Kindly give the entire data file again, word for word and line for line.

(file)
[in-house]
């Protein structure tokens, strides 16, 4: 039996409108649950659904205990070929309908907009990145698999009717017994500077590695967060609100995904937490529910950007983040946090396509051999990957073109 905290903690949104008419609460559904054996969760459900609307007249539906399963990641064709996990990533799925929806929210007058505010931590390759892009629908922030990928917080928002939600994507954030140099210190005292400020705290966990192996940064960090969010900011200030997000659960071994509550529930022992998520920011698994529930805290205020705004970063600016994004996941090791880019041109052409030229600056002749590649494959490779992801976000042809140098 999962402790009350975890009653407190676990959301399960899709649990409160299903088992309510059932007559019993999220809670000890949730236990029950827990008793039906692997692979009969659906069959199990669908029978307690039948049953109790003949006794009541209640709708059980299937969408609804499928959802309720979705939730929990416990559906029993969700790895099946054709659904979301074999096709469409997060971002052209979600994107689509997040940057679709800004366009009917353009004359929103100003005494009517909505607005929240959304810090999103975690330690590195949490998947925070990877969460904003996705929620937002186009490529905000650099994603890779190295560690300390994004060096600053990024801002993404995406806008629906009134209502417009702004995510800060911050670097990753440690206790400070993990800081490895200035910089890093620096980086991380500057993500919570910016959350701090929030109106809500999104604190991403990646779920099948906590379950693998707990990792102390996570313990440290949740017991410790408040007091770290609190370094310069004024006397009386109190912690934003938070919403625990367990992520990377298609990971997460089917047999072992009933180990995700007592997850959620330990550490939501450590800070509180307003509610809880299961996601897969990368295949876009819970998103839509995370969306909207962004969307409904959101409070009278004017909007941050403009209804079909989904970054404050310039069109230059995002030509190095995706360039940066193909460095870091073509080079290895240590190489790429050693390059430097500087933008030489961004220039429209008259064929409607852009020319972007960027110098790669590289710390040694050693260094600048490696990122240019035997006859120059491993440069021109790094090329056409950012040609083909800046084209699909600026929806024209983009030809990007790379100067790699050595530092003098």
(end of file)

[in-house]
């Protein structure tokens, strides 16, 4: 039996409108649950659904205990070929309908907009990145698999009717017994500077590695967060609100995904937490529910950007983040946090396509051999990957073109 905290903690949104008419609460559904054996969760459900609307007249539906399963990641064709996990990533799925929806929210007058505010931590390759892009629908922030990928917080928002939600994507954030140099210190005292400020705290966990192996940064960090969010900011200030997000659960071994509550529930022992998520920011698994529930805290205020705004970063600016994004996941090791880019041109052409030229600056002749590649494959490779992801976000042809140098 999962402790009350975890009653407190676990959301399960899709649990409160299903088992309510059932007559019993999220809670000890949730236990029950827990008793039906692997692979009969659906069959199990669908029978307690039948049953109790003949006794009541209640709708059980299937969408609804499928959802309720979705939730929990416990559906029993969700790895099946054709659904979301074999096709469409997060971002052209979600994107689509997040940057679709800004366009009917353009004359929103100003005494009517909505607005929240959304810090999103975690330690590195949490998947925070990877969460904003996705929620937002186009490529905000650099994603890779190295560690300390994004060096600053990024801002993404995406806008629906009134209502417009702004995510800060911050670097990753440690206790400070993990800081490895200035910089890093620096980086991380500057993500919570910016959350701090929030109106809500999104604190991403990646779920099948906590379950693998707990990792102390996570313990440290949740017991410790408040007091770290609190370094310069004024006397009386109190912690934003938070919403625990367990992520990377298609990971997460089917047999072992009933180990995700007592997850959620330990550490939501450590800070509180307003509610809880299961996601897969990368295949876009819970998103839509995370969306909207962004969307409904959101409070009278004017909007941050403009209804079909989904970054404050310039069109230059995002030509190095995706360039940066193909460095870091073509080079290895240590190489790429050693390059430097500087933008030489961004220039429209008259064929409607852009020319972007960027110098790669590289710390040694050693260094600048490696990122240019035997006859120059491993440069021109790094090329056409950012040609083909800046084209699909600026929806024209983009030809990007790379100067790699050595530092003098």